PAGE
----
Aggressive marketing campaigns by drug companies peddling testosterone treatments has resulted in an increasing number of men asking their doctors if they are a candidate for testosterone therapy. Low levels of testosterone, or “Low T” as the drug companies have dubbed it, can be blamed for a variety of symptoms from fatigue and low libido to muscle weakness and weight gain. But testosterone supplementation may not be the wonder therapy marketers are claiming it to be. Recent studies show that men who take the drugs are 30 percent more likely to have a heart attack, stroke, or die during a three-year period than men with Low T who did not take the supplements.
The study has shaken the medical community, but it is hardly a surprise. For many men, the short-term risks with testosterone replacement therapies, such as Testim, AndroGel and Axiron, weren’t enough to keep them from using the hormones. The long-term risks, until recently, were largely unknown.
The new study, published in a recent issue of the Journal of the American Medial Association (JAMA), aimed to identify any long-term adverse events in men. The study involved more than 8,700 older men who used testosterone supplements. Researchers found that 14 percent of men who started testosterone therapy after undergoing angiography were mostly younger and slightly healthier than the 86 percent who did not take the hormones. However, after an average of three years, the men who used testosterone treatments were almost 30 percent more likely than men who did not use the supplements to have a stroke, heart attack, or die from any cause.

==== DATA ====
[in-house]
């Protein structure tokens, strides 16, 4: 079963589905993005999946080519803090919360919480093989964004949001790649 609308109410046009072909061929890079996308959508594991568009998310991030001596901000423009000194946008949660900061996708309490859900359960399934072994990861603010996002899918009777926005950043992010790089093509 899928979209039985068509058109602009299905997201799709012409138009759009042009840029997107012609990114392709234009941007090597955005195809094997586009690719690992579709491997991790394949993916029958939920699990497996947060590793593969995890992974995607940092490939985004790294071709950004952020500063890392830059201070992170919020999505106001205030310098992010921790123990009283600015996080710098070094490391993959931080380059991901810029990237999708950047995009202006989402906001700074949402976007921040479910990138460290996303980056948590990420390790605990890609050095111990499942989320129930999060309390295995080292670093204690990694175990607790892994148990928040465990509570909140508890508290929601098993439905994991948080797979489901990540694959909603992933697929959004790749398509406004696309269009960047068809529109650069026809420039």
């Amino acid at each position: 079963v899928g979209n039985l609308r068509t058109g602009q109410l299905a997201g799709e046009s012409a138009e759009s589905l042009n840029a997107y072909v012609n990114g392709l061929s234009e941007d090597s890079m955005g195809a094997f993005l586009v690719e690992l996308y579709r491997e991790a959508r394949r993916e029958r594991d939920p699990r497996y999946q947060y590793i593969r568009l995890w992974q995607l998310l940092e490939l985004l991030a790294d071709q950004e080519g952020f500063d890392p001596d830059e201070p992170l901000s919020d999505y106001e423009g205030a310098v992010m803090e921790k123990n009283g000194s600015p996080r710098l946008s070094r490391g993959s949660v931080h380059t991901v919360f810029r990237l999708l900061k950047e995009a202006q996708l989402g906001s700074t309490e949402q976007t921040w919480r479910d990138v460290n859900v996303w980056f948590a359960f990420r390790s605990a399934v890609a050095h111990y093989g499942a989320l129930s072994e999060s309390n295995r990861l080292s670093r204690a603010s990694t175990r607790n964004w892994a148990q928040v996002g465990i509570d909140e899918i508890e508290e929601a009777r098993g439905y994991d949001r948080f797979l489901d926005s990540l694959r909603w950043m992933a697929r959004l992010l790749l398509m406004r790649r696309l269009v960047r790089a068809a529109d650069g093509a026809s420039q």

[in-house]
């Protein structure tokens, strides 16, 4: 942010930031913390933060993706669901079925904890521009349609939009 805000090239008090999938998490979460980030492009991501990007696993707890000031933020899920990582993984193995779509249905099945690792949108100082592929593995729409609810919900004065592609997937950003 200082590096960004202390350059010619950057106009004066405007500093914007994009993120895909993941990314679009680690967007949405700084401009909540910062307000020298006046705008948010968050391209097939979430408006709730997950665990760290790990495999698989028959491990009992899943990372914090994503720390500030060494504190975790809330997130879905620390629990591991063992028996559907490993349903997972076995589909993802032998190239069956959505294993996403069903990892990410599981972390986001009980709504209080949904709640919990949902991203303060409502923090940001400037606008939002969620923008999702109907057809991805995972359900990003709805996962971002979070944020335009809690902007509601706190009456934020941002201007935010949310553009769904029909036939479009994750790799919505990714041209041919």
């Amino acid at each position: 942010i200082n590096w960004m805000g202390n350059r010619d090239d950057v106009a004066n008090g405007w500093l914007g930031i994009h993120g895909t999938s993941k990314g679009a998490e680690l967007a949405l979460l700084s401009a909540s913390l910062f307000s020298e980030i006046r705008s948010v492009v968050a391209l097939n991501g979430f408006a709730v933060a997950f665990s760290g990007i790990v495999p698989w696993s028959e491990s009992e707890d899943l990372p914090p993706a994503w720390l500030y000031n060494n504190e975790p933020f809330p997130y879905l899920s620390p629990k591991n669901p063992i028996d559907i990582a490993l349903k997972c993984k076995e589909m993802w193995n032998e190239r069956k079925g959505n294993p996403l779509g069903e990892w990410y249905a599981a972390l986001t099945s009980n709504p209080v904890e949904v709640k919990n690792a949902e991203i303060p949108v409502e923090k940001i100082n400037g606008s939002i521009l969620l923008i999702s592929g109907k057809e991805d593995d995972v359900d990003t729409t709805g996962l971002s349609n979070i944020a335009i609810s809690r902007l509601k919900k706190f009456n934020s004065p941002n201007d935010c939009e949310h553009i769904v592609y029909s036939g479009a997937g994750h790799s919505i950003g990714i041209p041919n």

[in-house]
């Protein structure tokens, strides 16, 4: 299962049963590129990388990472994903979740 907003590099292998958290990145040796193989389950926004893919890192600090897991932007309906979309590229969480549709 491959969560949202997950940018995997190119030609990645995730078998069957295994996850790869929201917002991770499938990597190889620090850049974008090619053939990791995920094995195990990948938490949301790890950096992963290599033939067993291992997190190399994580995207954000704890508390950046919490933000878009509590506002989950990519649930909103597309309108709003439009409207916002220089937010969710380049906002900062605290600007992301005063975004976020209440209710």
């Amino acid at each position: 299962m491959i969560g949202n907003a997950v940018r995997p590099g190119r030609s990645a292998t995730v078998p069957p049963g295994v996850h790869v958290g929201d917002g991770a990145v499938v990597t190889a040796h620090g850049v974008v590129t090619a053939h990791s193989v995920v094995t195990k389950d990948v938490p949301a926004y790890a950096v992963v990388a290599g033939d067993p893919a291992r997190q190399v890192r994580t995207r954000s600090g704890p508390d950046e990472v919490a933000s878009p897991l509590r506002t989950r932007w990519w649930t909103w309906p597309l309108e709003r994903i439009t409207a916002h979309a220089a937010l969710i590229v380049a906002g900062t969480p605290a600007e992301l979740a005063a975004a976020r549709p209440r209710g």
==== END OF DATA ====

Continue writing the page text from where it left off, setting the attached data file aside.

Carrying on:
Researchers were also alarmed to find that men using the supplements who started the study with unobstructed coronary arteries were just as likely to have a heart attack, stroke or die from any cause as men who joined the study with established coronary artery disease.
AbbVie Inc, maker of the widely prescribed testosterone treatment AndroGel, issued a statement that the risks with testosterone replacement therapy were small. Side effects listed on the drug’s label include high blood pressure, blood clots in the legs, and body swelling that may or may not occur with or without heart failure.
Source: USA Today